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This has allowed all three to issue longer-term paper (10 years) at lower rates, which are also fixed until maturity. Consequently, Mobile World was able to issue at 6.55% for five-years and Vingroup at 8.5% for 10-years.

Nguyen Xuan Minh, chairman of Techcom Securities, says the government has been progressively adjusting banks’ lending ratios.

“Previously banks could use 50% of their short-term capital for medium- and long-term lending,” he said. “In 2018, the ratio will be 45% and in 2019, it’s dropping to 40%.”

The government is also encouraging the allocation of more bonds to non-bank investors.

In the absence of a deep institutional investor base, Techcom has pioneered distribution to retail investors. Since it launched its iBond platform in 2014, it has sold nearly VND40 trillion ($1.74 billion) of corporate paper to 14,000 retail investors.

As a result, Nguyen said that when Masan, Vietnam’s top private sector consumer group, issued its first listed bond in the fourth quarter of 2017, it was able to achieve balanced distribution, albeit to domestic investors. Roughly 30% of the VND3 trillion ($130 million deal) was placed with retail, 40% with banks, 20% with life insurers and 10% with asset managers.


Nguyen Ba Son, head of debt capital markets at BIDV, told FinanceAsia foreign investors should start to make their presence felt soon. “The macro situation has been stable in Vietnam for some time and yields for the country’s top corporate credits are attractive relative to the rest of the region,” he said.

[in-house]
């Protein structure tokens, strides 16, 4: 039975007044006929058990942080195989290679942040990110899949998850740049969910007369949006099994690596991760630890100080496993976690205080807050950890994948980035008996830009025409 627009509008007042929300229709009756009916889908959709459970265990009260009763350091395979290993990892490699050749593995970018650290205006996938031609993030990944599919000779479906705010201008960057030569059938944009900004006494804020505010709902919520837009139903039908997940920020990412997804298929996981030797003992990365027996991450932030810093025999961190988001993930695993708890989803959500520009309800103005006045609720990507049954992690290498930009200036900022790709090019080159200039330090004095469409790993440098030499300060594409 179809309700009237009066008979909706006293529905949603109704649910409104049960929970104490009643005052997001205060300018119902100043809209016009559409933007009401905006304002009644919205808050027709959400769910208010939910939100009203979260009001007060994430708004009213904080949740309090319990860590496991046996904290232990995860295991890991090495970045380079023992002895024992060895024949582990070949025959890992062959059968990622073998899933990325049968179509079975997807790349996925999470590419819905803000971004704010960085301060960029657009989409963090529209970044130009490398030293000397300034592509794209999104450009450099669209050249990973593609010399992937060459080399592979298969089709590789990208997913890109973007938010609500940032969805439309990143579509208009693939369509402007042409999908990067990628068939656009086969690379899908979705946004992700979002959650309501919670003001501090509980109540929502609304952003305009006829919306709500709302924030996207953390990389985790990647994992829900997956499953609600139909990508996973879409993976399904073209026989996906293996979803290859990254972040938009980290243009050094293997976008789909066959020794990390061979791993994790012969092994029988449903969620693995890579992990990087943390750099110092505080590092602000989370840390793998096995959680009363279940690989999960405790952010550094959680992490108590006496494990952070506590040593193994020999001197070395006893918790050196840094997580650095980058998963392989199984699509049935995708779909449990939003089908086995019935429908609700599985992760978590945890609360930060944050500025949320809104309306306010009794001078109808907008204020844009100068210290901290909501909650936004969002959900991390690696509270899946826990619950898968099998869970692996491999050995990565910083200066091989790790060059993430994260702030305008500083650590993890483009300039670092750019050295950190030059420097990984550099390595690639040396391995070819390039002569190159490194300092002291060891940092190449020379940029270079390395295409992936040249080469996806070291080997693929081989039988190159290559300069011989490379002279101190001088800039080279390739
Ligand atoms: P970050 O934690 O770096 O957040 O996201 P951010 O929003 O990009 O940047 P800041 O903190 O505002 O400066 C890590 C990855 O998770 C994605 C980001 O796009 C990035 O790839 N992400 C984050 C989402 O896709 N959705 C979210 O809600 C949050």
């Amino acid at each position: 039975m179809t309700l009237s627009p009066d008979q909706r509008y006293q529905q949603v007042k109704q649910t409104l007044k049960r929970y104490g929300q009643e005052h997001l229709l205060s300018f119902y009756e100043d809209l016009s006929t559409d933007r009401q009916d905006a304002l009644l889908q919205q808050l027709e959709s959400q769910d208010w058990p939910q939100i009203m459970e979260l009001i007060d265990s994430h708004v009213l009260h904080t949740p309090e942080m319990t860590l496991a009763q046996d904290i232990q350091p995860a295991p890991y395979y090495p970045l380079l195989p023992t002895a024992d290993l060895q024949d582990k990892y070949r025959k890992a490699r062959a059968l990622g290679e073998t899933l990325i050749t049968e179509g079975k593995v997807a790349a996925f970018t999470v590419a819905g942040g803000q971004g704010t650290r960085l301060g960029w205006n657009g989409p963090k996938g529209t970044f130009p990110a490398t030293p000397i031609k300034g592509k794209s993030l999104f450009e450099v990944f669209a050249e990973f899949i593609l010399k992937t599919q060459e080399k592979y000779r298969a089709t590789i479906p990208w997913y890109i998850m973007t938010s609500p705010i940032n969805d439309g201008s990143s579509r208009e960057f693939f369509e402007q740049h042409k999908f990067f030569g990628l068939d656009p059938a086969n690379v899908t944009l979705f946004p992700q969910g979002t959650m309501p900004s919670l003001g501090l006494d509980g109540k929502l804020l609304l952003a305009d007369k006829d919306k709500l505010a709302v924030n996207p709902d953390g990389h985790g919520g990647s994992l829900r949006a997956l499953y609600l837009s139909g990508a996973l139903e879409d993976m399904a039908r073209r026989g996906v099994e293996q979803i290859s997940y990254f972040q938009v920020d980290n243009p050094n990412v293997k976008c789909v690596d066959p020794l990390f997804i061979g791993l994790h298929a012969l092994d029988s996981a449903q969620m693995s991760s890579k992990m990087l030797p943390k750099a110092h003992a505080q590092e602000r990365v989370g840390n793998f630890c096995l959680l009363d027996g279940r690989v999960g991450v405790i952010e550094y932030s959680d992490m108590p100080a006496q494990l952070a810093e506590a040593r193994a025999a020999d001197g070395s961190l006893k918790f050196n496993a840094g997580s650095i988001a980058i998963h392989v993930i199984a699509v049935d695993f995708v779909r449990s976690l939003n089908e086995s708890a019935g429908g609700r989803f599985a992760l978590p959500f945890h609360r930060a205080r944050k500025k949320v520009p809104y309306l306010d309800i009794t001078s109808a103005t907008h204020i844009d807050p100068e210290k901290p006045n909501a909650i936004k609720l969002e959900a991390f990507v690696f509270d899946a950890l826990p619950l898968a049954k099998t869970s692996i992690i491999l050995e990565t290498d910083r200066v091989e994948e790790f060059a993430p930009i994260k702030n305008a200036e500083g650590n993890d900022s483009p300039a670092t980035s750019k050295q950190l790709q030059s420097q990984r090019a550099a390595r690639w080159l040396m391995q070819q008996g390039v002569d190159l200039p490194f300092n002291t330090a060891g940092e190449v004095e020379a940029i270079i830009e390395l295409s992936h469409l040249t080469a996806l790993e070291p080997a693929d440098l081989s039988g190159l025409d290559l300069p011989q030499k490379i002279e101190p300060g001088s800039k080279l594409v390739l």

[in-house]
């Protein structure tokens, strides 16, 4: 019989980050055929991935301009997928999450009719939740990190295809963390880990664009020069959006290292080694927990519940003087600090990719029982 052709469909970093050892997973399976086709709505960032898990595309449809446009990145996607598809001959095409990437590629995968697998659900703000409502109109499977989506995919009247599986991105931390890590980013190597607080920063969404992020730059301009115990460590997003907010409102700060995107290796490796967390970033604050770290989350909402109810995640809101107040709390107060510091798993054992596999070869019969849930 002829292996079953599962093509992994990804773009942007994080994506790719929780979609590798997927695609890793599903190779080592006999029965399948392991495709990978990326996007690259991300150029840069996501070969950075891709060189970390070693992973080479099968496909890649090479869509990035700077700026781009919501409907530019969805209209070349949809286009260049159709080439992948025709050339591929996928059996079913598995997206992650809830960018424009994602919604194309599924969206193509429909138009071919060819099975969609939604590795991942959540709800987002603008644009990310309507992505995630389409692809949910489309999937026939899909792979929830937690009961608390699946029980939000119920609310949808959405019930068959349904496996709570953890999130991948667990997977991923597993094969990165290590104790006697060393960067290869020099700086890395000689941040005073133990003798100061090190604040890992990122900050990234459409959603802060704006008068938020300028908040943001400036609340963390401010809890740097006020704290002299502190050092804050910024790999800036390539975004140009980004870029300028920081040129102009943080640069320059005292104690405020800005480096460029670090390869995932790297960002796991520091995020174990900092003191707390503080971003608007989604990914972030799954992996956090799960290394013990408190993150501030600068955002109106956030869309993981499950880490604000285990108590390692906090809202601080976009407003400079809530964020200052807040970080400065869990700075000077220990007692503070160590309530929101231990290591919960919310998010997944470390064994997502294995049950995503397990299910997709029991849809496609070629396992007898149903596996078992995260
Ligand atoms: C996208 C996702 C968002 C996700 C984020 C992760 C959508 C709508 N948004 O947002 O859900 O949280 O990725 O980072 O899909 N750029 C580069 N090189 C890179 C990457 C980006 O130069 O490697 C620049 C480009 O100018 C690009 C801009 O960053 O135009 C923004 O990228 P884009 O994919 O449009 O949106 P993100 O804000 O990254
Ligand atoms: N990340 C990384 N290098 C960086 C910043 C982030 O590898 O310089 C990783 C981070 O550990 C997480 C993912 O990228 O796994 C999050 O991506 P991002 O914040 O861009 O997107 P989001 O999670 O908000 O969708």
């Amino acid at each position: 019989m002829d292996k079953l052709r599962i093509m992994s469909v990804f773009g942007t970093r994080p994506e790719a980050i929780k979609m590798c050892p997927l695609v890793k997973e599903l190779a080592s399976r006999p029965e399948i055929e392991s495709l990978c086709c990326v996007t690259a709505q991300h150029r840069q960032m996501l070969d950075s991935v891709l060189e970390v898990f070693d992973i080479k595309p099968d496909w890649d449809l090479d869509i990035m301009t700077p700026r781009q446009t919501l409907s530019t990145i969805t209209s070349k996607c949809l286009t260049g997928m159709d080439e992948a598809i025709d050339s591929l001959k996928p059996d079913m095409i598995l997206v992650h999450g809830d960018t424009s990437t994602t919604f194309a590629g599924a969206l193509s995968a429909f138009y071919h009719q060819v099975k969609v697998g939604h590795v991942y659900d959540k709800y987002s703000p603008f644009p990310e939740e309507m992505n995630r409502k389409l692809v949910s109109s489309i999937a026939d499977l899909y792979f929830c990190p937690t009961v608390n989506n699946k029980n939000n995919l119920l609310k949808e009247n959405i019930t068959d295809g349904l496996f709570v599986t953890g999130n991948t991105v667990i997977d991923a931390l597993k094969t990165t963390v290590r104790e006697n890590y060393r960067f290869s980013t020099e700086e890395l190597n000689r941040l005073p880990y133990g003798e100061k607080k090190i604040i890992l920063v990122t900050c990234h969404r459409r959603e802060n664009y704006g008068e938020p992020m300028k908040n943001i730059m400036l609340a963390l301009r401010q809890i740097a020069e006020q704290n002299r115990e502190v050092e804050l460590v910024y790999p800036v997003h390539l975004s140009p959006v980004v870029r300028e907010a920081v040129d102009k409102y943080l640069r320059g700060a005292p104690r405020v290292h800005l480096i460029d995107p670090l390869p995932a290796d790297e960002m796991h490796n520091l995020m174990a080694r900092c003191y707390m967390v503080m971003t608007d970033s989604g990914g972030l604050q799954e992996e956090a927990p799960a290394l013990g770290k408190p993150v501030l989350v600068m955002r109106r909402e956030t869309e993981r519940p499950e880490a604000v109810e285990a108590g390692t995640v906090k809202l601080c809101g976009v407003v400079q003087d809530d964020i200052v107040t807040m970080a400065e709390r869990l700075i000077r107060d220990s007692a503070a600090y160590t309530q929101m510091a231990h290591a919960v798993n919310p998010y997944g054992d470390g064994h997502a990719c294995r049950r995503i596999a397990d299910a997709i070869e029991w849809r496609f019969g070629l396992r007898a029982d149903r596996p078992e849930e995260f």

Pham Xuan Anh, head of investment banking at MB Securities (MBS), notes how the government wants to shield retail investors from prospective sharp practices as the market becomes more active.

“One change to Decree 90 will be the limitation of private placements to a maximum of 100 investors,” he said. “Issuers that want to target retail investors will need to use a public offering format and also append historical audited financials.”

The government is also being very careful to increase transparency and risk assessment and is considering using the Hanoi Stock Exchange as a central information hub. Last July, it also set up domestic rating agency, Phat Thinh Ratings, although it has yet to do any business.

It seems Vietnam may go down the joint venture route. Malaysian ratings provider RAM is said to be in advanced discussions. Moody’s has also been approached by Vietnam’s MBS, which is keen to develop an MBS (mortgage backed securities) market.

Better hedging tools are on the way too. Government bond futures have been long anticipated and market participants believe they will come this year.

Subject to local liquidity, foreign issuance is also likely to pick up as Vietnamese companies increase in scale.

One likely change to Decree 90 will be the introduction of annual foreign borrowing quotas. In return, issuers will no longer need written approval once a quota has been granted.

All three bankers at BIDV, MBS and Techcom agree Vietnam has huge potential.

“The corporate bond market only represents 10% of the equity market,” Techcom’s Nguyen concluded. “It’s still in its high growth phase.” 

¬ Haymarket Media Limited. All rights reserved.